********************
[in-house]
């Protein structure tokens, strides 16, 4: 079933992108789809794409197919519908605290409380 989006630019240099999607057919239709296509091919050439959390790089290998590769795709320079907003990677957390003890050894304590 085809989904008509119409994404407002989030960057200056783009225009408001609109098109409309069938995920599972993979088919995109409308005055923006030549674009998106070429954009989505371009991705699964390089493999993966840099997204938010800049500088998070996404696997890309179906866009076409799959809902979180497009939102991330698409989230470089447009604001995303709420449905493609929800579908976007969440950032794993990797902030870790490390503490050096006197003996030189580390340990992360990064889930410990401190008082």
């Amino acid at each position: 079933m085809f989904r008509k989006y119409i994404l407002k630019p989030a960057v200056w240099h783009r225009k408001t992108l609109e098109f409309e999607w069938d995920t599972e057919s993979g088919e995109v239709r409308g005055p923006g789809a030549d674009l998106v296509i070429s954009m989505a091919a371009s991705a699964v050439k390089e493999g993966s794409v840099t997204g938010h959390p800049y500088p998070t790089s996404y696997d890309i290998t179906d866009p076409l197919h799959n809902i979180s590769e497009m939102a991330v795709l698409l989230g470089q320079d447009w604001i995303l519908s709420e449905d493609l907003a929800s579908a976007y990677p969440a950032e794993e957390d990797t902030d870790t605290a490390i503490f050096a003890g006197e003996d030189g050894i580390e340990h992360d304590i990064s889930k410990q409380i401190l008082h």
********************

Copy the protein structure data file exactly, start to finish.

[in-house]
């Protein structure tokens, strides 16, 4: 079933992108789809794409197919519908605290409380 989006630019240099999607057919239709296509091919050439959390790089290998590769795709320079907003990677957390003890050894304590 085809989904008509119409994404407002989030960057200056783009225009408001609109098109409309069938995920599972993979088919995109409308005055923006030549674009998106070429954009989505371009991705699964390089493999993966840099997204938010800049500088998070996404696997890309179906866009076409799959809902979180497009939102991330698409989230470089447009604001995303709420449905493609929800579908976007969440950032794993990797902030870790490390503490050096006197003996030189580390340990992360990064889930410990401190008082």
């Amino acid at each position: 079933m085809f989904r008509k989006y119409i994404l407002k630019p989030a960057v200056w240099h783009r225009k408001t992108l609109e098109f409309e999607w069938d995920t599972e057919s993979g088919e995109v239709r409308g005055p923006g789809a030549d674009l998106v296509i070429s954009m989505a091919a371009s991705a699964v050439k390089e493999g993966s794409v840099t997204g938010h959390p800049y500088p998070t790089s996404y696997d890309i290998t179906d866009p076409l197919h799959n809902i979180s590769e497009m939102a991330v795709l698409l989230g470089q320079d447009w604001i995303l519908s709420e449905d493609l907003a929800s579908a976007y990677p969440a950032e794993e957390d990797t902030d870790t605290a490390i503490f050096a003890g006197e003996d030189g050894i580390e340990h992360d304590i990064s889930k410990q409380i401190l008082h």